Not to say this episode was without its belly laugh moments – more specifically the ring choosing scene in the shopping centre that recalled the infamous sushi bar travellator scene from ‘The New Me’ in series 2, and the Bear Grylls style survival hen weekend Miranda and Stevie endured together that really highlighted the strength of their friendship. (And also Stevie’s love of ‘Benedict Cucumberpatch’).
The last episode, ‘The Final Curtain’, shown on New Year’s Day, was therefore a happy surprise, in a way I didn’t expect. I won’t spoil the ending completely for some of my readers who may have not seen it yet – but it toned down the dramatic upheaval of the first episode and was Miranda at her hilarious best.
Particularly highlights included the welcome return of Dominic Coleman as the ‘We Don’t Know’ browsing customer (seriously, that guy almost needs a show of his own), Dreamboat Charlie’s comparison to Miranda and Gary as being like ‘Doritos and guacamole’ (only he could draw in a crisp analogy), and – I did promise I’d return to this – the scene where Miranda rides atop a galloping horse down a deserted beach. Her assertion in that school days flashback that galloping was the way forward has finally come full circle.
So to return to my earlier statement at the start of this review then, you may wonder why I think she’s a total and actual idiot for chucking it all in now? Well. I feel rather like she is somewhat backing – or should that be galloping? – away from comedy, what she is strongest at, just because of the show’s snooty and supposedly ‘ironic’ detractors. She’s made a great point of highlighting in recent interviews of a desire to – and I’m balking even at the use of this irksome phrase – “to be taken more seriously”.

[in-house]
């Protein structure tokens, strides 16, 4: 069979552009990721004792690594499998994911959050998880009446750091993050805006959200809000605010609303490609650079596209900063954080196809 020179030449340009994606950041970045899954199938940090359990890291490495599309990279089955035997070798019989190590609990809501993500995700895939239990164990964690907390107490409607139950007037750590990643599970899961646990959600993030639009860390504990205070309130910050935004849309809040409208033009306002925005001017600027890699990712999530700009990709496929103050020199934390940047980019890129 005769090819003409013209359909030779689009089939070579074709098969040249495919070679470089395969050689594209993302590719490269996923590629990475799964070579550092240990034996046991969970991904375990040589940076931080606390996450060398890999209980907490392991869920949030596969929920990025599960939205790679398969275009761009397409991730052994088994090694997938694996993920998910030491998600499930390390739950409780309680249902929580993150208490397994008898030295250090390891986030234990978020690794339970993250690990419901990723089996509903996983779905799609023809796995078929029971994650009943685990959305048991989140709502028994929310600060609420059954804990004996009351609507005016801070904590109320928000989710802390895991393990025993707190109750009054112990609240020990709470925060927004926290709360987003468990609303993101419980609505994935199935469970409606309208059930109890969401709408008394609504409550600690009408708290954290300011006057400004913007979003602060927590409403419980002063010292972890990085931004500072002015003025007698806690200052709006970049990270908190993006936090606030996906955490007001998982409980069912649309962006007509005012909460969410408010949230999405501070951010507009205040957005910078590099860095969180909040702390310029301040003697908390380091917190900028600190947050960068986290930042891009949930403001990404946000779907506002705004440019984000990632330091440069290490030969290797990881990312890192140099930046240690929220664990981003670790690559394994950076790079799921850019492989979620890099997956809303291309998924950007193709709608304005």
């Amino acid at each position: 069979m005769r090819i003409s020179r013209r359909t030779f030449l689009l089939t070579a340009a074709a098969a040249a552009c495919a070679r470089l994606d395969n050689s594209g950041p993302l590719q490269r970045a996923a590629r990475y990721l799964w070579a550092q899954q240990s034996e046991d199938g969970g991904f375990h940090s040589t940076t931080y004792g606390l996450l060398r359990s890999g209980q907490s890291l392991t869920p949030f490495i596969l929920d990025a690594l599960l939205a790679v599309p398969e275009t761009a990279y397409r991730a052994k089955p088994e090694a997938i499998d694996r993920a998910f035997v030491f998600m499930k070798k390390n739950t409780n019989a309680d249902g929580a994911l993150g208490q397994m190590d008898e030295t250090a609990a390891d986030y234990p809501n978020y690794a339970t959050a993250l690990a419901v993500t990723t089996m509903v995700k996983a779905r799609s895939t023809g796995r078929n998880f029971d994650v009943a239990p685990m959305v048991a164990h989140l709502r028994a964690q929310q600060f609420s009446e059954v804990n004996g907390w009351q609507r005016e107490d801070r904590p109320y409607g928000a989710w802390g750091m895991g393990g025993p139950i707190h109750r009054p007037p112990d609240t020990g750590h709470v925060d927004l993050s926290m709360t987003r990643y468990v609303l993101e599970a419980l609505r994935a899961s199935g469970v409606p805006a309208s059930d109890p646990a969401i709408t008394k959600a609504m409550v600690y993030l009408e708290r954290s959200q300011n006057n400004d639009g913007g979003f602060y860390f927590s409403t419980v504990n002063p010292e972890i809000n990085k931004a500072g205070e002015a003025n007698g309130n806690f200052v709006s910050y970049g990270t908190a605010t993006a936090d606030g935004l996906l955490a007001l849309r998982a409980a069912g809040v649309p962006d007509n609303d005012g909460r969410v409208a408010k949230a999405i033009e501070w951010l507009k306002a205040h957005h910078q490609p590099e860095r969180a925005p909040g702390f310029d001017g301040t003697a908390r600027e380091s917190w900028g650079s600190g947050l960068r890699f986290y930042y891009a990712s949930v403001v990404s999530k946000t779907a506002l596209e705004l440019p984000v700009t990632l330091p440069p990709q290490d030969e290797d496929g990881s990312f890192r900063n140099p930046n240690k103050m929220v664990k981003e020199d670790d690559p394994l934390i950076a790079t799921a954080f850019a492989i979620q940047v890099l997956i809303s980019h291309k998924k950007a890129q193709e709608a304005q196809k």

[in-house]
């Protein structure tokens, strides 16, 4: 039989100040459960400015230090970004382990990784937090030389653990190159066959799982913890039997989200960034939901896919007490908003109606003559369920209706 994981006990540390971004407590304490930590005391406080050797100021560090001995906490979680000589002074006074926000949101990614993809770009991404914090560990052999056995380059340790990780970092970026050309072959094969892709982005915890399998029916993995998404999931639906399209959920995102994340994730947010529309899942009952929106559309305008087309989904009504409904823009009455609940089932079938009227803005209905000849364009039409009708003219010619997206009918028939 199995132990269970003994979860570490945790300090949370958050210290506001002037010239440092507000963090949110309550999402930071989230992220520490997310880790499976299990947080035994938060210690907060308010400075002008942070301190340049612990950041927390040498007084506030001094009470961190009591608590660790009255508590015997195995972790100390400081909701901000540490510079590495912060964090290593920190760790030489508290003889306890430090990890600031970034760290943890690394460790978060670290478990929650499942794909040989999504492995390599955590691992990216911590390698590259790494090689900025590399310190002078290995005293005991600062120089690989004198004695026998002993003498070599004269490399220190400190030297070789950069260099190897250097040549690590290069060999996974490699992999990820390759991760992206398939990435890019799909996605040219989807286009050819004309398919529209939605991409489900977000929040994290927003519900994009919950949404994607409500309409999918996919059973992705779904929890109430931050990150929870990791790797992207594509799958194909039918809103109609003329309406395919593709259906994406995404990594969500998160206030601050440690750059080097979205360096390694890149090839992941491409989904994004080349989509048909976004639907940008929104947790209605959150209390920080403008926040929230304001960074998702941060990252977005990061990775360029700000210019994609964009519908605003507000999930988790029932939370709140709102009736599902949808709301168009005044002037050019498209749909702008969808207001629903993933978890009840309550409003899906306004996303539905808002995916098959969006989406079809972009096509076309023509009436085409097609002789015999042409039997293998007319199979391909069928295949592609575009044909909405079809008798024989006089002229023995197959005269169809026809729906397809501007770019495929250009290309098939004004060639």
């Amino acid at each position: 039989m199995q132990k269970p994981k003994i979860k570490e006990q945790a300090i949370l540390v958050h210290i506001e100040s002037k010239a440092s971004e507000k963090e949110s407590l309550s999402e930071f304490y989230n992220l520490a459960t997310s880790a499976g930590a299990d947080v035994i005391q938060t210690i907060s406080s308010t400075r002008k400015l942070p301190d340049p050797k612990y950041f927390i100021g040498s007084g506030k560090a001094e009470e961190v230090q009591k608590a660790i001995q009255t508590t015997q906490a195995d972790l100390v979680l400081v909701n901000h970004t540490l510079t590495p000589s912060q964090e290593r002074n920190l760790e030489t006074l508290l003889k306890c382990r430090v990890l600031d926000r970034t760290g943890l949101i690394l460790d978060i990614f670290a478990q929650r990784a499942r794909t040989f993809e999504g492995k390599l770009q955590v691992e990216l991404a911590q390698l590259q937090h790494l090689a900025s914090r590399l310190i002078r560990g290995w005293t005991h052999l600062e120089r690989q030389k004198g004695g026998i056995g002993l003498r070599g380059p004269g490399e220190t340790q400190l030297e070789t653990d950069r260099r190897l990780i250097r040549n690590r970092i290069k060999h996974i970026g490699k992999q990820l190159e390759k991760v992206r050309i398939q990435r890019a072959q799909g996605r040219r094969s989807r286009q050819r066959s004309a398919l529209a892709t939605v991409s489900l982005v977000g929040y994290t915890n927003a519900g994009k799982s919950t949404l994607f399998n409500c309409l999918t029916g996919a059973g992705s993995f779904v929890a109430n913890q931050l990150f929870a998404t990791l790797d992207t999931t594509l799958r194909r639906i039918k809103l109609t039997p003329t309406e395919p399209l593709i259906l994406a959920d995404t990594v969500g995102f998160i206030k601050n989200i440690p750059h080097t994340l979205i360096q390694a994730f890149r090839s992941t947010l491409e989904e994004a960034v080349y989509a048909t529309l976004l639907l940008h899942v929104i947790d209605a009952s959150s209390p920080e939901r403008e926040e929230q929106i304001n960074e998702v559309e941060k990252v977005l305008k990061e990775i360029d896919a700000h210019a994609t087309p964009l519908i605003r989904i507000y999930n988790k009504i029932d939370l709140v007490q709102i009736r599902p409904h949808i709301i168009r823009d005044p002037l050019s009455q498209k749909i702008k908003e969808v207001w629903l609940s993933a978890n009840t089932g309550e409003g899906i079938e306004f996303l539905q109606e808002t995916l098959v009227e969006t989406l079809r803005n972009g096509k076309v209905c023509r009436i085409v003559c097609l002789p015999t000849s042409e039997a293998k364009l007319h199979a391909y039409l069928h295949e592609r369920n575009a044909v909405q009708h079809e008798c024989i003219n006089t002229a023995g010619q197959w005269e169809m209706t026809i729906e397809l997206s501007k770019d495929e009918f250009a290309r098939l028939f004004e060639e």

But in her great haste to run away from what has bought her to our affections – I’ve tried to get into ‘Call the Midwife’ and delightful as she is as Chummy it is too depressing a watch by far – she has forgotten one of the most cardinal rules of comedy. As her idol, and one of mine, Jennifer Saunders once said, ‘the minute you start to take yourself seriously, is the moment comedy loses its spontaneity and disregard for maturity’.
As Jennifer herself learnt though, when she bought ‘Ab Fab’ to a premature end after its 3rd series in 1995 in favour of doing painfully unfunny projects like ‘Vivienne Vyle’ (remember it? Didn’t think so), perhaps what comes next for Miranda may make her realise she’s given up on a good thing. Until then, it’s reruns on the sofa with our fruit friends whilst we pretend to be a geisha in our oven glove slippers, and spontaneous bursts into the entire back catalogue of Whitney Houston. Onwards with the show, chums.
‘Miranda: The Finale’ is released on 2Entertain DVD from Monday, priced £9.99.